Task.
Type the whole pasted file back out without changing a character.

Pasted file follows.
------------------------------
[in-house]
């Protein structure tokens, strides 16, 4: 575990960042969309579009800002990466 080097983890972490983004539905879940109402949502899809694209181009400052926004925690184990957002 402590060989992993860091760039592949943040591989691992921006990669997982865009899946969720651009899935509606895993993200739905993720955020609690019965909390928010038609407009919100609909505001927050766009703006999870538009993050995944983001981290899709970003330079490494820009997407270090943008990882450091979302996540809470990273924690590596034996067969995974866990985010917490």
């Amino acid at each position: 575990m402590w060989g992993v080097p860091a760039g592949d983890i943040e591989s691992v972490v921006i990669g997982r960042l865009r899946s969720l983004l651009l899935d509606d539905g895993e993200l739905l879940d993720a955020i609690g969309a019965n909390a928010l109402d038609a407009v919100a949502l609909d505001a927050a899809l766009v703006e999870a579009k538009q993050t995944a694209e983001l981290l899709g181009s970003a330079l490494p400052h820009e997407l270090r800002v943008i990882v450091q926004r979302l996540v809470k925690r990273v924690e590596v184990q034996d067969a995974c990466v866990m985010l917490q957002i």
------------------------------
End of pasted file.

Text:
[in-house]
């Protein structure tokens, strides 16, 4: 575990960042969309579009800002990466 080097983890972490983004539905879940109402949502899809694209181009400052926004925690184990957002 402590060989992993860091760039592949943040591989691992921006990669997982865009899946969720651009899935509606895993993200739905993720955020609690019965909390928010038609407009919100609909505001927050766009703006999870538009993050995944983001981290899709970003330079490494820009997407270090943008990882450091979302996540809470990273924690590596034996067969995974866990985010917490």
């Amino acid at each position: 575990m402590w060989g992993v080097p860091a760039g592949d983890i943040e591989s691992v972490v921006i990669g997982r960042l865009r899946s969720l983004l651009l899935d509606d539905g895993e993200l739905l879940d993720a955020i609690g969309a019965n909390a928010l109402d038609a407009v919100a949502l609909d505001a927050a899809l766009v703006e999870a579009k538009q993050t995944a694209e983001l981290l899709g181009s970003a330079l490494p400052h820009e997407l270090r800002v943008i990882v450091q926004r979302l996540v809470k925690r990273v924690e590596v184990q034996d067969a995974c990466v866990m985010l917490q957002i």